Future Backgrounds brings together the contemporary geographies of Israel/Palestine with photographic styles that emerged as a result of British and French Imperial rule in the nineteenth-century. This exhibition considers what interests photographers about these distant places, and how their images have shaped and reshaped various ideas about the Middle East. Focusing on the use of backdrops and landscapes, the work pays close attention to how photographic backgrounds inform the fantasy of the exotic.
Since the mid-nineteenth century, professional studio photographers have often used backdrops to create realistic yet imaginary settings for their sitters. Figures have been positioned in front of the backgrounds, surrounded by props and drapery, making the scene more believable and meaningful. At the turn of the twentieth century amateur photographers also began travelling with easy-to-use cameras, capturing images of friends and family against scenes to bring back home as souvenirs. Whether captured in the studio or outdoors, the photographic background has quietly shaped people’s views of foreign lands.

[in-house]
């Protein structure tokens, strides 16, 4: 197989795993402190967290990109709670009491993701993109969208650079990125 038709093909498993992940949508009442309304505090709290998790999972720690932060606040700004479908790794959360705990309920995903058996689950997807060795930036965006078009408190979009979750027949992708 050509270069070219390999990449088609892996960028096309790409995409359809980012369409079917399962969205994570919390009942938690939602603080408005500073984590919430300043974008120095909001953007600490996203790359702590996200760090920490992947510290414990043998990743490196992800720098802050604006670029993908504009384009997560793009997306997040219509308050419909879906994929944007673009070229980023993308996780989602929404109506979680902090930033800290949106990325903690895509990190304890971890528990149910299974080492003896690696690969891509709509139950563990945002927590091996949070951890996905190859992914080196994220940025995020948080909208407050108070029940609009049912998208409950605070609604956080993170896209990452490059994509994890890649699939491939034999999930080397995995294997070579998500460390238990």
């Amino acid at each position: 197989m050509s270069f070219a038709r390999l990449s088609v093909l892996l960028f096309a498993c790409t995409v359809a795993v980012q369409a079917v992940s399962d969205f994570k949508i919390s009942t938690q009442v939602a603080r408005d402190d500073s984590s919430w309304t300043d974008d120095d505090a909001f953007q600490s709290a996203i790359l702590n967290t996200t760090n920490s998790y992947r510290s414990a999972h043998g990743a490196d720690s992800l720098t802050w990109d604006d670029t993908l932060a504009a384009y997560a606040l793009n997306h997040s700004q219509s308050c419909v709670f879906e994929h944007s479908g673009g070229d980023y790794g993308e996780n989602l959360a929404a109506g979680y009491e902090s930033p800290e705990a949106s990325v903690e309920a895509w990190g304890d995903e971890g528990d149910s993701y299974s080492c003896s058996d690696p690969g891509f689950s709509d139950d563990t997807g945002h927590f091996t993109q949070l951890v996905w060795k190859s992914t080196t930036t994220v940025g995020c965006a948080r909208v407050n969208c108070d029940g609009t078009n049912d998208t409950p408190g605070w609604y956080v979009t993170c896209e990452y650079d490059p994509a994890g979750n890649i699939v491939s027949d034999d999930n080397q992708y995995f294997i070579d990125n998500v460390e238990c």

Among other objects, my installation features backdrops depicting examples of flora imported to Israel to recreate the country’s landscape for political reasons. Point-and-shoot disposable cameras and digital line drawings are used to explore how the simplification of photographic processes further blurred the boundaries between actuality, representation and the imagination.
I also enter into dialogue with black-and-white archival images of non-European botanical specimens, zoology and pictures of Victorian subjects in exotic dress. Displayed as a slideshow, these images were captured more than a hundred years ago by Captain H. W. Brook, an Imperialist soldier, amateur photographer, and one of my current objects of research.